... AIDS. I've had my AIDS diagnosis for 20+ years and am undetectable with CD4 well over 300. I am prescribed Baraclude and Lactulose for the HepB. The Lactulose is HORRIBLE and makes me ill no matter what I mix it with. Are you aware of any other drug/agent that can provide the same "end" result of the Lactulose without all the nausea, sickness, and vomiting?
Please read this. I am printing this out so others may read it.
After reading this, then it will explain why, always get to know your drugs the doctor gives you.
Is Lactulose Effective Therapy for Hepatic Encephalopathy?
Contrary to popular belief, lactulose and lactitol have no significant benefit for patients with hepatic encephalopathy.
Hepatic encephalopathy is a neuropsychiatric syndrome that often complicates acute or chronic advanced liver disease. Manifestations range from subclinical neuropsychiatric changes to focal neurologic signs or frank coma. Traditionally, treatment involves antibiotics to reduce ammonia-producing colonic bacteria and lactulose to acidify the colonic lumen, to reduce ammonia absorption, and to improve stool clearance.
When lactulose was first introduced, results from placebo-controlled trials showed no benefit, but it became the standard of care as studies indicated that it was as efficacious as neomycin, but associated with fewer side effects. Since that time, few studies have compared lactulose with either placebo or antibiotic therapy. In this systematic review, Danish researchers identified randomized trials that compared nonabsorbable disaccharides (lactulose and lactitol) with no treatment, placebo, or antibiotics. Data from 22 (of 444) references were included in the analysis; most studies were excluded because of poor quality or design.
In 10 trials (280 patients), lactulose or lactitol was compared with placebo or no treatment (median treatment duration, 15 days). Only six trials adjusted the lactulose dose to obtain a desired stool frequency. Compared with placebo or with no treatment, neither lactulose nor lactitol significantly reduced the risk for no improvement of hepatic encephalopathy (relative risk, 0.62) or the risk for mortality. Analysis of data from two "high-quality" trials revealed no significant effect of the disaccharides, whereas analysis of data from four "low-quality" trials revealed significant benefit from disaccharides (however, the difference in treatment effect was not significant). Among patients with minimal hepatic encephalopathy (all low-quality studies), lactulose or lactitol significantly reduced the risk for no improvement. The authors were unable to perform a reliable meta-analysis of safety data.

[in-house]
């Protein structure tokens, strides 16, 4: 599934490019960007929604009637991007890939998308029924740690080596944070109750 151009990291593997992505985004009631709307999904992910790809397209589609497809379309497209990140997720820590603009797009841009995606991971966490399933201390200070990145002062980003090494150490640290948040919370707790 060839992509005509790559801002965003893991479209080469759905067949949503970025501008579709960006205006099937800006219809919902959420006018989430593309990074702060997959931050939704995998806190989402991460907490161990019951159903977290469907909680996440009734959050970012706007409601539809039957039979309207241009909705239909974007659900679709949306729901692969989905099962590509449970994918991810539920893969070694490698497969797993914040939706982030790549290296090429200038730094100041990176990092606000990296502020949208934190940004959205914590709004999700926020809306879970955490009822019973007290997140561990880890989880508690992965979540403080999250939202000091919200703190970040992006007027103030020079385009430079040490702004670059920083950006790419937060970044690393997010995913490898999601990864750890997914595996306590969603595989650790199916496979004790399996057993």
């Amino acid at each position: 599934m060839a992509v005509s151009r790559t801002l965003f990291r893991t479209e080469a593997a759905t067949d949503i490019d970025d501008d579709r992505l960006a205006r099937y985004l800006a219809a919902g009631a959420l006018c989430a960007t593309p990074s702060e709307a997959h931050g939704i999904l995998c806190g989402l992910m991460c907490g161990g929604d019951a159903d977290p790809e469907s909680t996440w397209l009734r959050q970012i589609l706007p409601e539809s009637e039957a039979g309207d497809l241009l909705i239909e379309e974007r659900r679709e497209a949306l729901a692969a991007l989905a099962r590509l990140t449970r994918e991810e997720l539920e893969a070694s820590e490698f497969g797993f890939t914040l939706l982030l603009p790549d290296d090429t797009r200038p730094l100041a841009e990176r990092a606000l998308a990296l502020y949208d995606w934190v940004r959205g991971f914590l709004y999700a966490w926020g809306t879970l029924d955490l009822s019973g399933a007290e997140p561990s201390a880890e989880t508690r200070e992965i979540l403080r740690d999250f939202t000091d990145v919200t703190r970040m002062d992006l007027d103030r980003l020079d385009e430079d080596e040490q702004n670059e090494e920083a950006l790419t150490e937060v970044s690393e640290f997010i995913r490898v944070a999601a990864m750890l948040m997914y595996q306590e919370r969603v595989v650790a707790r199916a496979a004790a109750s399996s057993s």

In 12 trials (698 patients), nonabsorbable disaccharides were compared with antibiotics (neomycin, ribostamycin, vancomycin, or rifaximin) for a median treatment duration of 15 days. Compared with antibiotics, disaccharides were associated with significantly higher risk for no improvement, with higher blood ammonia levels, and with similar mortality risk.
Comment: In contrast with typical dogma and (I must admit) my own clinical practice, these results indicate that lactulose and lactitol have no significant benefit for patients with hepatic encephalopathy. In fact, the disaccharides fared worse than antibiotics. Unfortunately, as the authors point out, we have fallen into several pitfalls: Many of us are treating patients with something that has minimal or no documented efficacy, but because of ethical concerns, further placebo-controlled trials of new agents for encephalopathy are unlikely. In addition, any trials that are performed likely will use lactulose, perhaps inappropriately, as the standard of care.
— Kenneth D. Flora, MD
Published in Journal Watch Gastroenterology June 29, 2004
Als-Nielsen B et al. Non-absorbable disaccharides for hepatic encephalopathy: Systematic review of randomised trials. BMJ 2004 May 1; 328:1046-50.
- Lactulose Information for Consumers
- Lactulose Information for Healthcare Professionals (includes dosage details)
- Side Effects of Lactulose (detailed)
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